Fully vaccinated Americans can travel safely again, CDC says

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Fully vaccinated Americans can travel safely again, CDC says


NEW YORK – Add travel to activities that vaccinated Americans can safely enjoy again, according to new U.S. guidelines released Friday.
The Centers for Disease Control and Prevention has updated their guidelines to say that fully vaccinated people can travel to the United States without getting tested for the coronavirus or going into quarantine afterwards.

Still, CDC director Dr Rochelle Walensky called for caution and said she would “argue against travel in general” given the growing number of infections.

“If you are vaccinated the risk is lower,” she said.

According to the CDC, more than 100 million people in the United States – or about 30% of the population – have received at least one dose of a COVID-19 vaccine. A person is considered fully vaccinated two weeks after receiving the last required dose.

The agency said it would update its guidelines on what activities are allowed for people vaccinated as more people receive the vaccines and evidence shows the protection they provide.

Outside a San Francisco convention center, Kara Roache, a consultant at a tech company, greeted the news after receiving her second photo from Pfizer.

“I am delighted that this summer we have the opportunity to go somewhere,” she said.

Roache said she normally travels abroad for her leisure time at least twice a year. Since the start of the pandemic, she has only traveled to Utah and Texas for work.

“I will always be careful. I’m not looking to go on a cruise. I’m not trying to be en masse and I probably won’t go abroad, ”she said. “But absolutely, if it’s open and the CDC says we can do it, I can’t wait to go somewhere in the United States. ”

For people who haven’t been fully immunized, the CDC is sticking to its recommendation to avoid unnecessary travel. If they are traveling, the agency says to get tested one to three days before the trip, and three to five days after. People are also expected to stay at home and self-quarantine for seven days after travel, even if their COVID-19 test is negative, the agency said.

According to data up to Thursday from Johns Hopkins University, the United States is recording an average of 66,000 new cases a day last week, up from 55,000 two weeks ago.

The new guide says:

  • Fully vaccinated people can travel to the United States, without being tested for the coronavirus or without being quarantined. People should always wear a mask, get away socially and avoid crowds, the agency says.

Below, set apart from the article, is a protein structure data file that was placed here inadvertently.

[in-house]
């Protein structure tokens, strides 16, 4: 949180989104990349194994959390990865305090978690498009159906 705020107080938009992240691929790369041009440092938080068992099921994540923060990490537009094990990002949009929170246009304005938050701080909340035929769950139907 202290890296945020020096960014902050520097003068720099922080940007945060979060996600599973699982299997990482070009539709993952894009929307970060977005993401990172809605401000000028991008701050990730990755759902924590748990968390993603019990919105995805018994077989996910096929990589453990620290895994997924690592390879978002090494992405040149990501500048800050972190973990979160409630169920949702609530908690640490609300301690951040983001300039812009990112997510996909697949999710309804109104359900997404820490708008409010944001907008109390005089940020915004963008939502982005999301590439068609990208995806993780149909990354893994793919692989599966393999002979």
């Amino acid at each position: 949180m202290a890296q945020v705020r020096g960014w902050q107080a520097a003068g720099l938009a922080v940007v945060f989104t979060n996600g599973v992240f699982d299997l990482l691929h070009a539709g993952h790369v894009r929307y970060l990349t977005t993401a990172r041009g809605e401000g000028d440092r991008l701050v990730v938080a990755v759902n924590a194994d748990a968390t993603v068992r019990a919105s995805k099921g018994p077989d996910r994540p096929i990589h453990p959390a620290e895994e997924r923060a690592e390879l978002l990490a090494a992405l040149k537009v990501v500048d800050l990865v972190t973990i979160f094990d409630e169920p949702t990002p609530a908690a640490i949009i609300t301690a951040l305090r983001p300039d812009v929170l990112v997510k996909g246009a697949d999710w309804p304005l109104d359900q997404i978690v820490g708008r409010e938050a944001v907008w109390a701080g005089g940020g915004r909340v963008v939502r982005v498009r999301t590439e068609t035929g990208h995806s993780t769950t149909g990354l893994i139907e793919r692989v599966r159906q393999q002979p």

• For international travel, the agency says those vaccinated do not need to take a COVID-19 test before leaving, unless the destination country requires it.

  • For travelers arriving in the United States, those vaccinated should always test negative for COVID-19 before boarding a flight and be tested three to five days after arrival. They don’t need to quarantine. The agency noted the potential introduction of virus variants and differences in vaccine coverage across the world for the cautious advice on overseas travel.

Already, air travel to the United States has resumed. Although traffic remains down almost half from a year ago, more than one million travelers per day have passed through U.S. airports in recent weeks.

Airlines do not require COVID-19 tests or proof of vaccination to travel to the United States

The CDC cited recent research on the real effects of vaccines for its updated advice. Last month, the agency said fully vaccinated people could visit each other indoors without wearing masks or social distancing. He also said that vaccinated people can visit unvaccinated people in the same household under similar conditions, provided that unvaccinated people are at low risk of serious illness if infected.

The United States began its vaccine deployment in mid-December. Pfizer and Moderna vaccines require two doses given a few weeks apart. A one-shot vaccine from Johnson & Johnson received the green light from regulators in late February.

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AP reporters Olga R. Rodriguez in San Francisco, Dave Koenig in Dallas, and Carla K. Johnson in Washington state contributed. The Associated Press’s Department of Health and Science receives support from the Department of Science Education at the Howard Hughes Medical Institute. The AP is solely responsible for all content.

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